Over the course of the PlayStation 2's lifespan it's quite amazing how the graphical quality of the games has differed so greatly. Some of the games look only slightly better than mediocre PlayStation titles whilst others have really pushed the system to the limits. In fact God of War II isn't that far away from looking like a PlayStation 3 title and has to be regarded as the pinnacle of graphical quality on the PlayStation 2. The game simply looks amazing. The levels are huge and are well designed but it's the sense of scale that will really amaze. The boss fights are stunning and especially impressive with the bosses usually being many times larger than those you've faced in most games to date. In fact only Shadow of the Colossus springs to mind in having enemies that come anywhere near to being as impressive. Given the level of detail on display it's amazing there aren't any real performance issues. The game doesn't let you control the camera angle and gives you a fixed viewpoint instead. Most of the time this works really well but there are a few occasions when your view of the action could have been better.
So far it's all very impressive then but when we look at how suitable the game is for deaf gamers, disappointment begins to rear its ugly head. The real problem is that the game does not offer any subtitles. In most games this is very disappointing but in God of War II it's crushingly so. Deaf gamers will simply have no idea of the dialogue in this epic tale and that's simply all wrong. What really irks me about this is that the developers were bothered to display all of the tutorial messages in text and yet did not think it worthwhile to include subtitles. Why? During the game you'll come across a variety of chests, gates and other objects that can be interacted with and an icon showing you what button needs to be pressed to interact with the object in question is displayed. During the boss fights, as well as several action sequences, you'll need to press specific buttons at the correct times to perform manoeuvres and again an icon showing you which button you need is displayed. Deaf gamers can still play God of War 2 without any real problems but you have to ask yourself why they should, when no provision has been made to allow them to enjoy the game in its entirety.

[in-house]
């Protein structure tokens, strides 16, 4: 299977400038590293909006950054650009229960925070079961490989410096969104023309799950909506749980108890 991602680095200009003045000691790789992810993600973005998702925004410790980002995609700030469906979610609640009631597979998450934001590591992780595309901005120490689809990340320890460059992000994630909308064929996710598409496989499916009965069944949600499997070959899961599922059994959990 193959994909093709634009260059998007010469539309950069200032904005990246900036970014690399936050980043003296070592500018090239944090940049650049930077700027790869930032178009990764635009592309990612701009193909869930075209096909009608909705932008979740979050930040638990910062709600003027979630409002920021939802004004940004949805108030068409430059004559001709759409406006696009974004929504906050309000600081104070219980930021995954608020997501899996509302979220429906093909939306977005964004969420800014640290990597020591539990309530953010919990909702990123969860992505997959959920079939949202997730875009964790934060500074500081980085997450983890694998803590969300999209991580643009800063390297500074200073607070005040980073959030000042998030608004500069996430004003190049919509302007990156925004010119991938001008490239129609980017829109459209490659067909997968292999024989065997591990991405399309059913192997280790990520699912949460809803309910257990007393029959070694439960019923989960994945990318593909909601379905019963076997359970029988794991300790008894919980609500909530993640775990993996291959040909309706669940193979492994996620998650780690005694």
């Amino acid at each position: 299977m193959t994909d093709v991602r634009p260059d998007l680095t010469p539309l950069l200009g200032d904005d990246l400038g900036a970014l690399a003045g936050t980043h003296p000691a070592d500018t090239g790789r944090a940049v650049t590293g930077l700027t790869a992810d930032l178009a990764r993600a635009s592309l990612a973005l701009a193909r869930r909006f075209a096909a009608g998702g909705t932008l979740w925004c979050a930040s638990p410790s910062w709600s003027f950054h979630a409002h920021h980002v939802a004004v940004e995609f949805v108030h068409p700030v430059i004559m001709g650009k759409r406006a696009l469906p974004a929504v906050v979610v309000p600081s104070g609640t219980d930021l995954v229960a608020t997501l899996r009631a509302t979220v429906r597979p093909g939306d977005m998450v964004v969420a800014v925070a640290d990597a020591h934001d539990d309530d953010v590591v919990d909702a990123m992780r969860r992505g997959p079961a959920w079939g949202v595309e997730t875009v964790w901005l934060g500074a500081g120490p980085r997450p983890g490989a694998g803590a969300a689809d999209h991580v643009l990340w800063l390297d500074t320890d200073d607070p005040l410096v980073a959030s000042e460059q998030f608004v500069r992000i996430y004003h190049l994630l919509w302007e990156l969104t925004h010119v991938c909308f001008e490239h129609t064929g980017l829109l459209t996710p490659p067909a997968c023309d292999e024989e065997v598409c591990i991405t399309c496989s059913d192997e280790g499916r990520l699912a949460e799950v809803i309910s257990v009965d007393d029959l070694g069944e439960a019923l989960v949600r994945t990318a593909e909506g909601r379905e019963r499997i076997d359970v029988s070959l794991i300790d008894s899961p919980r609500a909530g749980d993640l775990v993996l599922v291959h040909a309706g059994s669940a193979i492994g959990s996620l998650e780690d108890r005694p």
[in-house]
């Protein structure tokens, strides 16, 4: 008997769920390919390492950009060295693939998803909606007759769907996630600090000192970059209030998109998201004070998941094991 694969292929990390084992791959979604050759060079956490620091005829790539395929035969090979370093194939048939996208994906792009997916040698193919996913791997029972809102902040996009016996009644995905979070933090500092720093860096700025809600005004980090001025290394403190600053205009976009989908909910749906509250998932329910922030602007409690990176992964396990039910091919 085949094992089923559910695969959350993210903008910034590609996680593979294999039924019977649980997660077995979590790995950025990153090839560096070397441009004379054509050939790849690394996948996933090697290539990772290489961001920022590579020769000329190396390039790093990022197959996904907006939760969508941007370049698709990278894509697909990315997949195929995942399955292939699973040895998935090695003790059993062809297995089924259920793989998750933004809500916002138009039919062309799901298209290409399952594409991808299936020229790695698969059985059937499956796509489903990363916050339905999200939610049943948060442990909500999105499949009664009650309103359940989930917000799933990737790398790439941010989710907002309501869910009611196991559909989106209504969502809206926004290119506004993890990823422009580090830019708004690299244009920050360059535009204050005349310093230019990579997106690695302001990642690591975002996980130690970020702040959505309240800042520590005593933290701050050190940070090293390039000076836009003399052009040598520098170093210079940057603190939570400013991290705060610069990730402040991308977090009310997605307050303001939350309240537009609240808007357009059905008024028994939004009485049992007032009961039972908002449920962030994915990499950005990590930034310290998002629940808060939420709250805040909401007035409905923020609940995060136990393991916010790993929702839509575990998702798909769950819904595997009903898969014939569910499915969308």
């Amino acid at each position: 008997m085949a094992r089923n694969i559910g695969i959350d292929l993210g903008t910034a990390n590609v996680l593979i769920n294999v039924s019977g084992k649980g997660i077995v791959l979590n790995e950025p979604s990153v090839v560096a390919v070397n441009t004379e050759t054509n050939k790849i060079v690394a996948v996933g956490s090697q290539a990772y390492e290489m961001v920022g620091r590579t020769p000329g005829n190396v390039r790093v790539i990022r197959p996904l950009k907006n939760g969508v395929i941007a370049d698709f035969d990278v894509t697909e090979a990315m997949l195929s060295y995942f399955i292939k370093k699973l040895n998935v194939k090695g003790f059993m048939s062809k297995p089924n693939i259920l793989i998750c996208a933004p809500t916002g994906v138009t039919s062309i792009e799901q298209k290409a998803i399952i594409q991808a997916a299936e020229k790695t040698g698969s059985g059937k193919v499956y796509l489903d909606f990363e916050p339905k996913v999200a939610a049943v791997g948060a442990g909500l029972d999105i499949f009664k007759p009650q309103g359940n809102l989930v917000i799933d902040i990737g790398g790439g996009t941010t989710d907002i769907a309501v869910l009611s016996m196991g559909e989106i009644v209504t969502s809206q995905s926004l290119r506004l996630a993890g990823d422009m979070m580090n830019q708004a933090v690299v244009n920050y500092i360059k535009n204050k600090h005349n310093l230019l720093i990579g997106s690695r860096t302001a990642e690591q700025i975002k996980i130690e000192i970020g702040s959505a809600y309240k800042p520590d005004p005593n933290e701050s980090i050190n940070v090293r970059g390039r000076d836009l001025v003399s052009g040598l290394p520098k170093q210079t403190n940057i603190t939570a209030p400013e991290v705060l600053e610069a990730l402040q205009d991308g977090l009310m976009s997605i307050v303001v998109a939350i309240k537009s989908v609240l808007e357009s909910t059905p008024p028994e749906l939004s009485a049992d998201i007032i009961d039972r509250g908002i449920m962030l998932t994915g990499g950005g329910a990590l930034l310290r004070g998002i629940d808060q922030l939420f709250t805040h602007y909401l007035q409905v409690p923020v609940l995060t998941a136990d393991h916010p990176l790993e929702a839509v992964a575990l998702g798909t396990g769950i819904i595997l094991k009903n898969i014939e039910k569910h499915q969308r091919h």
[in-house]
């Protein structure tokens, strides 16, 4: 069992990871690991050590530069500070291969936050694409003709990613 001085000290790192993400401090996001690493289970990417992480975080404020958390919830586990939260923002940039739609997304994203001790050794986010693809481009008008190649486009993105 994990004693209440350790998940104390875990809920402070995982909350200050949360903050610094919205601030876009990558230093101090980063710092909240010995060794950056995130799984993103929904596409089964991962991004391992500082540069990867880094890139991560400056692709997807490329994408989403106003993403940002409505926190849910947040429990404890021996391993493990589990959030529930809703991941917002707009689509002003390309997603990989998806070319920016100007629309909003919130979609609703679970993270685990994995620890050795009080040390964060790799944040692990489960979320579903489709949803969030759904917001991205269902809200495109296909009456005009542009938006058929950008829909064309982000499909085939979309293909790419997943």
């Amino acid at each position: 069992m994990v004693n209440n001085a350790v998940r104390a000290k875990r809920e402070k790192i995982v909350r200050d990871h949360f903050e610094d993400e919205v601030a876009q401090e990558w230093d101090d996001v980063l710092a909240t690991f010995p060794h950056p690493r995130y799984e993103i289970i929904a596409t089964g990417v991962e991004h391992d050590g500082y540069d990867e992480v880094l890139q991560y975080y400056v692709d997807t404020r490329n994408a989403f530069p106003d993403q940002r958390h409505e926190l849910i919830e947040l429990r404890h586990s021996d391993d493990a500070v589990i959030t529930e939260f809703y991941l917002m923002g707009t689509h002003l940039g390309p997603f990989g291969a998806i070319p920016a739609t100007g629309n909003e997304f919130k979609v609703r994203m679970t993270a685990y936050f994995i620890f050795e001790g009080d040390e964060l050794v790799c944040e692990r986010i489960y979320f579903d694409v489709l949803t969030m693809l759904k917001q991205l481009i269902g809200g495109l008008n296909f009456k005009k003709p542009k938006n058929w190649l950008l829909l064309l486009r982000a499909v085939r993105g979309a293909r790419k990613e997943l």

Many will view God of War II as a superb swansong for the PlayStation 2. Of course it certainly would be but given the unbelievable popularity of the console and its capacity to still sell very nicely indeed you can't help but feel that it will continue to be Sony's main console for the foreseeable future. Even so it's difficult to imagine the PlayStation 2 having many better games than God of War II added to its ever-increasing catalogue of games. The harsh reality of it though is that the game does nothing to endear itself to deaf gamers. Deaf gamers will miss out on the entire story and all of the game's dialogue. Yes it's still a great game to consider for deaf gamers but it's unfair that they should have a lesser experience and miss out on the entire story. Even with this rather large disappointment though, it's still a game that's difficult for fans of the action game genre to ignore.
God of War II is one of the PlayStation 2's most impressive titles and, as far as deaf gamers are concerned, one of its biggest disappointments.